Now the arrival of the iPhone 6 and iPhone 6 Plus came as something new and different, not just Apple’s answer to large smartphones or phablets. But Samsung and other competitors had made huge deals over the fact that Apple wasn’t playing in the larger smartphone league, and that seemed to be their only compelling advantage. Useless features that barely worked, such as Samsung’s notorious Tilt to Scroll, or a fingerprint sensor that most times failed to sense unless you swiped your finger at the “right” speed, hardly made the case for Android gear even before Apple introduced larger displays.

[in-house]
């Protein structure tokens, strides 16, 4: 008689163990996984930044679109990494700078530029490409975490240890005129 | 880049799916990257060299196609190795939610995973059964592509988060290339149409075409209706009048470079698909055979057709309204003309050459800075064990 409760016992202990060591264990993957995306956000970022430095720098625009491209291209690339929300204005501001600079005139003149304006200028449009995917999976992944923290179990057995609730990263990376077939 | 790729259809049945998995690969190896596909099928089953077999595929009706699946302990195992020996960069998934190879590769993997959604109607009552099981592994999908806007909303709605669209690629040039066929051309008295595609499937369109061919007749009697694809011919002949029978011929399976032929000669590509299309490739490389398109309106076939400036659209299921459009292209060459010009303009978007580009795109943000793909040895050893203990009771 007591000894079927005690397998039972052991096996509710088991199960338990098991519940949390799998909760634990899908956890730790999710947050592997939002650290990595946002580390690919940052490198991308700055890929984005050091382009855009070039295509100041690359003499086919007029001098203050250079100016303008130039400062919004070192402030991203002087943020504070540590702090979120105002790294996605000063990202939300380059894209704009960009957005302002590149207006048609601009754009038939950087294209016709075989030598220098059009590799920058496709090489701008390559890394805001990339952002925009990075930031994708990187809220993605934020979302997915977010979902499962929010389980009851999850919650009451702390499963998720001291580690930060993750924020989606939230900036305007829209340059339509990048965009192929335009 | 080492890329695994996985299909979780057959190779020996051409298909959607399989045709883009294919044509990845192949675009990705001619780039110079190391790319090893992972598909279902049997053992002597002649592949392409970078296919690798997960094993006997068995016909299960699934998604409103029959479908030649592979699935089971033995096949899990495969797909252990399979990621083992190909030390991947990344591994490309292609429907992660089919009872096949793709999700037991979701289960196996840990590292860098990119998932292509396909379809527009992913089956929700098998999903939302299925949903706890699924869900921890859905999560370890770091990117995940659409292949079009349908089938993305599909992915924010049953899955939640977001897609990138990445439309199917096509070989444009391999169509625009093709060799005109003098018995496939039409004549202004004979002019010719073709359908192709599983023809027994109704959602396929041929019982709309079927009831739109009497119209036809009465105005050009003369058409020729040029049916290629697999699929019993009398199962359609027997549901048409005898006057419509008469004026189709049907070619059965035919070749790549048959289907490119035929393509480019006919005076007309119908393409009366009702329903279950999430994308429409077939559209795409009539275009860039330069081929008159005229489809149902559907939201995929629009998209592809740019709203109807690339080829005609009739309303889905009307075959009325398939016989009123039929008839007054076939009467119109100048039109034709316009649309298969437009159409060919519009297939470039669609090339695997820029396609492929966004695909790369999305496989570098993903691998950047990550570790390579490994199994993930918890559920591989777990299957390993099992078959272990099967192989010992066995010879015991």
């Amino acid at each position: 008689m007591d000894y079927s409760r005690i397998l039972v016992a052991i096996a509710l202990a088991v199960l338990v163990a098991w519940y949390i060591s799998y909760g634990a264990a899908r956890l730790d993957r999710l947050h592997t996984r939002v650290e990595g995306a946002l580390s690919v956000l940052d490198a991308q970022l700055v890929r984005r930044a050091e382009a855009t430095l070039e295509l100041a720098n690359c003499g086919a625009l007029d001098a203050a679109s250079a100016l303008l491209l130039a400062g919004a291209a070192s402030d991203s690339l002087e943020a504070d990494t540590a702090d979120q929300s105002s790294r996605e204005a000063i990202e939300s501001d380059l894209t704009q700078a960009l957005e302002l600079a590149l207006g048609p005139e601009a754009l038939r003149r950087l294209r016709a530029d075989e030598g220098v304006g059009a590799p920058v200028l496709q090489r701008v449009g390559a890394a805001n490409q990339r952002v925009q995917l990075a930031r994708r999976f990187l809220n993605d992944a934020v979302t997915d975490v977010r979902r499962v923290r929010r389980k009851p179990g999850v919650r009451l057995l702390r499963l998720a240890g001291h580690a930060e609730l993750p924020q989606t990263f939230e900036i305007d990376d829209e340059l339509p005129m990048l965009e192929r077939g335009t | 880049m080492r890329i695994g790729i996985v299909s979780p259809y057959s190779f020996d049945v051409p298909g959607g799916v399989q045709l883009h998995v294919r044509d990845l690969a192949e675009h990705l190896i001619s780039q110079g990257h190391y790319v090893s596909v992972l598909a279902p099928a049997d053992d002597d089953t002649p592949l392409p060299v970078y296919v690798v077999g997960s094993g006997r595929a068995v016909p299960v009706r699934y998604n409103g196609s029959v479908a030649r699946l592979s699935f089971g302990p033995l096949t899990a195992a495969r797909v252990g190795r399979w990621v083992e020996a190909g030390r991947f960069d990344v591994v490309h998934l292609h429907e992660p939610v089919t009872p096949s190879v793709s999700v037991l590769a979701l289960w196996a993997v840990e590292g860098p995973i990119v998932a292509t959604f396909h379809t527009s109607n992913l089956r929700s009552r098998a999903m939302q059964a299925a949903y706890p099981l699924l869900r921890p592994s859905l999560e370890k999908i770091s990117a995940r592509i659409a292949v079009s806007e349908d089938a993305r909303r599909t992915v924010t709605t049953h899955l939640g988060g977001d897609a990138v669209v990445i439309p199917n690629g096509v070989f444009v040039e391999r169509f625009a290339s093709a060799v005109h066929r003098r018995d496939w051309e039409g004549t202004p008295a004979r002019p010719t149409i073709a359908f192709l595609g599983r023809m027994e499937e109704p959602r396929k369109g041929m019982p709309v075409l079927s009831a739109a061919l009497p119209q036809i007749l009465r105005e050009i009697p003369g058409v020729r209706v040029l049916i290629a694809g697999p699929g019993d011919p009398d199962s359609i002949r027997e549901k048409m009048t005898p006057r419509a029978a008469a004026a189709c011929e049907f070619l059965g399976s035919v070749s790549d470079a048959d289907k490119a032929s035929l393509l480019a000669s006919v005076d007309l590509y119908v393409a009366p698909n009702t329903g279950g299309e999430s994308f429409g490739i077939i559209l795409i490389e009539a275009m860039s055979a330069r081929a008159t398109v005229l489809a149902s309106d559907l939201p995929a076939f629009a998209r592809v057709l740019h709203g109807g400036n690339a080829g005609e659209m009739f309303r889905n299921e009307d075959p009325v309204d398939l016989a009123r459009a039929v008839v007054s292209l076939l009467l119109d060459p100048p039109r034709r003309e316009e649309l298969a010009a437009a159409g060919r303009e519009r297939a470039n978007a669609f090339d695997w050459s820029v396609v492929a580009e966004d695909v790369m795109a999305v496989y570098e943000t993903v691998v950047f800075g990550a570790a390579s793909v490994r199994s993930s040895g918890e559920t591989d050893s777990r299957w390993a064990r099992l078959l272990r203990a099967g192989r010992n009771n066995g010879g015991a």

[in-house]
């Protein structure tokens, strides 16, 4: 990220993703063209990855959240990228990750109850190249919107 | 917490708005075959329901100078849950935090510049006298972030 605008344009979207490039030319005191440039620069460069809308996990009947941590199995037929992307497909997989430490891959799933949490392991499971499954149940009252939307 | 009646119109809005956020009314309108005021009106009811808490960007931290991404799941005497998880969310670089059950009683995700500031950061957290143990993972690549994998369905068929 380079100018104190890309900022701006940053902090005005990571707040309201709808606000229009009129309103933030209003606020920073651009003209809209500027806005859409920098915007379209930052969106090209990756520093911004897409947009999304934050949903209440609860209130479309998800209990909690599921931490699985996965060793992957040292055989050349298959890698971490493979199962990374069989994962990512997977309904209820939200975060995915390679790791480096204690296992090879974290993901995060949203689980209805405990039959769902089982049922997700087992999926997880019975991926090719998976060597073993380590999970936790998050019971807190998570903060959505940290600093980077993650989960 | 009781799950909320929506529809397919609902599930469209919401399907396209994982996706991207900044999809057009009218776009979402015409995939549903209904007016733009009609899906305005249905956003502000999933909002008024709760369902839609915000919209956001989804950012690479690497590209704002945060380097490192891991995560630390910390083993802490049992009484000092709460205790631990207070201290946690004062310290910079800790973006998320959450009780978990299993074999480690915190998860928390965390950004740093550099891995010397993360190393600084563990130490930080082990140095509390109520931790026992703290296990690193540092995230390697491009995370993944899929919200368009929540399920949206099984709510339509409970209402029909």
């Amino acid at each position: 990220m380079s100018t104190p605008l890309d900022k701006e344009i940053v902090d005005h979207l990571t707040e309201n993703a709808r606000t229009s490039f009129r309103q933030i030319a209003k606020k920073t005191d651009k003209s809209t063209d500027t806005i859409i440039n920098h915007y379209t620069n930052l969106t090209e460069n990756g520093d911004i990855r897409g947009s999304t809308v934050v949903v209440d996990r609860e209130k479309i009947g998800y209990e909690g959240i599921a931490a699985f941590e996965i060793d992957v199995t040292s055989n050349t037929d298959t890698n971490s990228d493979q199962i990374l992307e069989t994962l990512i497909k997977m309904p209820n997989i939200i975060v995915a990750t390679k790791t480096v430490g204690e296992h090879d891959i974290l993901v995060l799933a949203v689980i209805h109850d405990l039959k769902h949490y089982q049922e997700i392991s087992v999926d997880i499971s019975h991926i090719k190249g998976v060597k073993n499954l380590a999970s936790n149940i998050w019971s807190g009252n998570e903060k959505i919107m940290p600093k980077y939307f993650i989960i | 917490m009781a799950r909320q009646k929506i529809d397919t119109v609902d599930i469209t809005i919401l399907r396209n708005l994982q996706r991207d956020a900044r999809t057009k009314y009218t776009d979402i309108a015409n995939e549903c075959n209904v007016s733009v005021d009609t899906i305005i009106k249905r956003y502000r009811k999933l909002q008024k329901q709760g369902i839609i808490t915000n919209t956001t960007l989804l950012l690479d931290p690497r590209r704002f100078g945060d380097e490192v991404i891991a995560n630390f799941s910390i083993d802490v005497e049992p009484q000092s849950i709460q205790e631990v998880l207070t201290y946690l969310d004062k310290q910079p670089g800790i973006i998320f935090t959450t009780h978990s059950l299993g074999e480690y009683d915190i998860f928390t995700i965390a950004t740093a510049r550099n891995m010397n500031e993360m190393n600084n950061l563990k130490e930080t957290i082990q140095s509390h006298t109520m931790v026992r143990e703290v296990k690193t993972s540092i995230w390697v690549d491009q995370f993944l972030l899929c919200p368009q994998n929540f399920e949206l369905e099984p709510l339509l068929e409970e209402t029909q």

While the final numbers won’t be known until next month, early indications are that Apple’s new iPhones were the stars of the handset market among individual models during the holiday season. Far more people bought the iPhone 6, but it’s larger sibling was also harder to get because of tight supplies. Only in the final days ahead of Christmas did the situation really improve.

That, as they said, should be that until the next iPhone arrives, but some suggest that Apple shouldn’t overlook a smaller handset. Not everyone desires a larger screen, and there are undeniable shortcomings when you try to hold one of those things with one hand and actually get something done. Apple’s clumsy solution, double tapping on the Home button to engage Reachability, will simply reduce the content vertically to help, and that may be all they can do.

Except to continue to build smaller iPhones.